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Publication numberUS2681435 A
Publication typeGrant
Publication dateJun 15, 1954
Filing dateJan 25, 1951
Priority dateJan 25, 1951
Publication numberUS 2681435 A, US 2681435A, US-A-2681435, US2681435 A, US2681435A
InventorsLurie William B
Original AssigneeMachlett Lab Inc
Export CitationBiBTeX, EndNote, RefMan
External Links: USPTO, USPTO Assignment, Espacenet
Meter circuit for error indication devices
US 2681435 A
Abstract  available in
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Claims  available in
Description  (OCR text may contain errors)

June 15, 1954 w. B. LURIE METER CIRCUIT FOR ERROR INDICATION DEVICES Filed Jan. 25, 1951 "LOO INVENTOR WILLIAM B. LURIE ATTORNEY Patented June 15, 1954 METER CIRCUIT FOR ERROR INDICATION DEVICES William B. Lurie, Yonkers, N. Y., assignor to Machlett Laboratories, Incorporated, Springdale, Conn., a corporation of Connecticut Application January 25, 1951, Serial No. 207,688

4 Claims.

This invention relates to a novel metering circuit useful in measuring error impressions of error excited devices. Among its other advantages, this invention makes possible the direct metering of error in absolute units rather than as percentage deviation.

The desire for uniformity in industrial mass produced commodities has made necessary better quality control. Electrical and electronic control circuits and equipment have become common in many industries to indicate when the production items fall below established standards or norms of quality. Most of these circuits are by nature error excited circuits designed to produce an electron signal whenever the physical property to be controlled varies from the established norm.

By their nature some such circuits produce a signal proportional to the percentage variation or deviation from the norm no matter what norm is established. For many uses meter readings in percentage variation from the norm are satisfactory, but for many others they are not, readings in absolute Lmits being preferred. This is particularly true where there are several norms and it is no more difiicult to keep within the same absolute tolerances for larger norms than for smaller norms. In such instances, it is easier for the operator to keep within the absolute tolerances if the meter deflection from each of the several norms is indicated in absolute units whose magnitude is the same for all of the norms.

Accordingly, it is the primary object of my invention to provide a meter circuit which is responsive to signals from error excited circuits and which is capable of indicating the same amount of error in the same absolute units with the same meter deflection no matter what norm or standard is chosen.

Another problem common to many metering jobs involves changing the full scale deflection of the meter either to show a wider range of deviation or to provide more accurate readings over a narrower range. In the prior art, attempts to change the deflection of the meter have usually resulted also in a change in the effective resist-' ance of the meter circuit, thereby permitting inaccurate meter readings. Likewise the damping of the meter may be modified by such changes, the damping increasing as the meter shunting resistance is decreased.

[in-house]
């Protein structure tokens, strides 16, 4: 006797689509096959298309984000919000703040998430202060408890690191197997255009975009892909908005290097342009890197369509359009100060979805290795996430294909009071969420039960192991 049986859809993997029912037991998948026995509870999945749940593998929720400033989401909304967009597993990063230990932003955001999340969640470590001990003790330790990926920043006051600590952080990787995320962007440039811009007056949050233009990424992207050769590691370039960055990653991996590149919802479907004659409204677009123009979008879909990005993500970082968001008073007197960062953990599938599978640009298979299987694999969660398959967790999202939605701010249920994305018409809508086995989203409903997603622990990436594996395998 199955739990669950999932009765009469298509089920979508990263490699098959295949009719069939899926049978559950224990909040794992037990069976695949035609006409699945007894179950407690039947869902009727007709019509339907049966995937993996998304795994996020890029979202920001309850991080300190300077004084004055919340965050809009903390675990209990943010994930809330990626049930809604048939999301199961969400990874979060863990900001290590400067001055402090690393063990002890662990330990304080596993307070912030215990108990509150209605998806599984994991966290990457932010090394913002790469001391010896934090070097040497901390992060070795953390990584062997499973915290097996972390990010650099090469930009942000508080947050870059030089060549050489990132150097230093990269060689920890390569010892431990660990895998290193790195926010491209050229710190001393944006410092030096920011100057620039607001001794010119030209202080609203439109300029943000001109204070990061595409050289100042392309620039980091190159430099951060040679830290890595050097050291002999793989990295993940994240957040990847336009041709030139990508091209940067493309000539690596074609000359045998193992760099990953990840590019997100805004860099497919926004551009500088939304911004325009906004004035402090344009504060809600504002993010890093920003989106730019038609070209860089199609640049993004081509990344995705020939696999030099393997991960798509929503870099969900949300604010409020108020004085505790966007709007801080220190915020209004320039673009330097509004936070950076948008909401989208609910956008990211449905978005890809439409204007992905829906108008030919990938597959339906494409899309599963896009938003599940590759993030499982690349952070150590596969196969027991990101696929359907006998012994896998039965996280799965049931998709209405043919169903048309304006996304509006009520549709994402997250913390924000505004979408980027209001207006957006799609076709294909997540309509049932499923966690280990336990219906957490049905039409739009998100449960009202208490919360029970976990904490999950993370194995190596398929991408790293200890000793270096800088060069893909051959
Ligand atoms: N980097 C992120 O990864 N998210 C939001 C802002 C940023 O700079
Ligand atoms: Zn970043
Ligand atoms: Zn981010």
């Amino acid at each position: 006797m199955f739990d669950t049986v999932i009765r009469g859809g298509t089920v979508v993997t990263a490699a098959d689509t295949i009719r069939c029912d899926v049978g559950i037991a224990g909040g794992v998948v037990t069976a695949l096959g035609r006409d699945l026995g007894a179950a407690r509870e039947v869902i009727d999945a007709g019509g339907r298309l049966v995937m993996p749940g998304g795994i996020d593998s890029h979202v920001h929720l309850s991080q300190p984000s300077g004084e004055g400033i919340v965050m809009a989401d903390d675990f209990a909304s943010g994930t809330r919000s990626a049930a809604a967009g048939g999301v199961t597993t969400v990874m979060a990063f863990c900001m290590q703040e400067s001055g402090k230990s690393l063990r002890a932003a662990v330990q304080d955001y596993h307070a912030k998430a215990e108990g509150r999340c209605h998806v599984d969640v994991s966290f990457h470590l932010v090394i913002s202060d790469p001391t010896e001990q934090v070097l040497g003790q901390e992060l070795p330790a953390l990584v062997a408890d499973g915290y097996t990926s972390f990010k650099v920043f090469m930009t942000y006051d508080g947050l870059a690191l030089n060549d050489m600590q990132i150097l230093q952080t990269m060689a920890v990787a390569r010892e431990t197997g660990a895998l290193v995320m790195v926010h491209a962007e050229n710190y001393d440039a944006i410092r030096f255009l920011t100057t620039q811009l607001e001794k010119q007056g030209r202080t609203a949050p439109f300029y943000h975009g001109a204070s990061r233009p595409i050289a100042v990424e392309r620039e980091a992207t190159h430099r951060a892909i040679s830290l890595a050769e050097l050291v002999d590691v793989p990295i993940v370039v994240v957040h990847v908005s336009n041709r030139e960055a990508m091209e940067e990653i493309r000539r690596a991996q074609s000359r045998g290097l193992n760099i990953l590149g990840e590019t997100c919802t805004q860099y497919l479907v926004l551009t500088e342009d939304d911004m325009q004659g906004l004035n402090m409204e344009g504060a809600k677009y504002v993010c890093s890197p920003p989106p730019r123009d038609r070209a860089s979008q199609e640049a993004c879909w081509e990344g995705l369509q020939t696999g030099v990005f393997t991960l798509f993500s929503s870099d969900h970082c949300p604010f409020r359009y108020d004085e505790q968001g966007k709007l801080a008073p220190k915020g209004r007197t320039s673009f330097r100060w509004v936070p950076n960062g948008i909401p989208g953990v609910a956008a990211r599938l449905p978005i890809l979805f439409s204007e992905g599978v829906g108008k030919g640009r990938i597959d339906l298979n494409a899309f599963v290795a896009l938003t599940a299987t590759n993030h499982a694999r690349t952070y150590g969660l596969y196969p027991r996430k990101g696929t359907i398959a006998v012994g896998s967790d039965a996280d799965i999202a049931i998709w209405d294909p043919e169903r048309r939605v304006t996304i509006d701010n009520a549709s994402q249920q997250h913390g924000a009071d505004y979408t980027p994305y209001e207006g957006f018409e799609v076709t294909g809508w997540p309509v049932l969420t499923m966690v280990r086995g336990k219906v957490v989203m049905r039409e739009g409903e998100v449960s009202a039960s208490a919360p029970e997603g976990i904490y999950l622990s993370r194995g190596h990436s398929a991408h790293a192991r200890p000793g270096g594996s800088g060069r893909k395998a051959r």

' Hence, it is another object of my invention to make possible variations in the amount of meter deflection produced by any given amount of error signal without thereby introducing inaccuracy or undue damping into the meter reading. In other words, it is my object to provide several meter scales so that, for different tolerances, it will be possible to read the amount of error to a high degree of accuracy.

For a better understanding of my invention and the functioning thereof a specific embodiment for a particular use, namely thickness gauging of metals or other sheet materials, will be described. Reference is made to the following drawing:

The figure illustrates schematically one possible meter circuit involving my invention.

Referring to the figure terminals [0 and I I are connected to the output of the error excited circult. Meter I4 is advantageously a center reading milliameter in order to show both positive and, negative error. We are considering a circuit such that, if meter I4 were placed directly across its output terminals, its deflection from the zero or norm position would indicate percentage variation from the norm no matter What norm was chosen. In other words, outside of inaccuracies introduced by such factors as the non-linearity of the circuit, the same amount of deflection would represent the same percentage deviation from any norm selected. In my circuit, to modify this effect, shunt I2 is placed across the lin in such a way that tap l3 may be varied in position in order to change the effective resistance of the shunt by by-passing a portion of it. Changing the eifective shunt resistance inthis way accomplishes two results, namely change of meter sensitivity and correction for non-linearity in the circuit. By thus adjusting the meter sensitivity, the deflecton representing deviation from one norm may be made to correspond to meter deflection for another norm in the identical absolute units. Calibration, as indicated schematically by the numbers 1.00, .10, and .01, may be done empirically by use of samples having known properties, marking the correct setting of the tap 13 for each norm considered. Correction for circuit non-linearity will be automatically accomplished at the same time.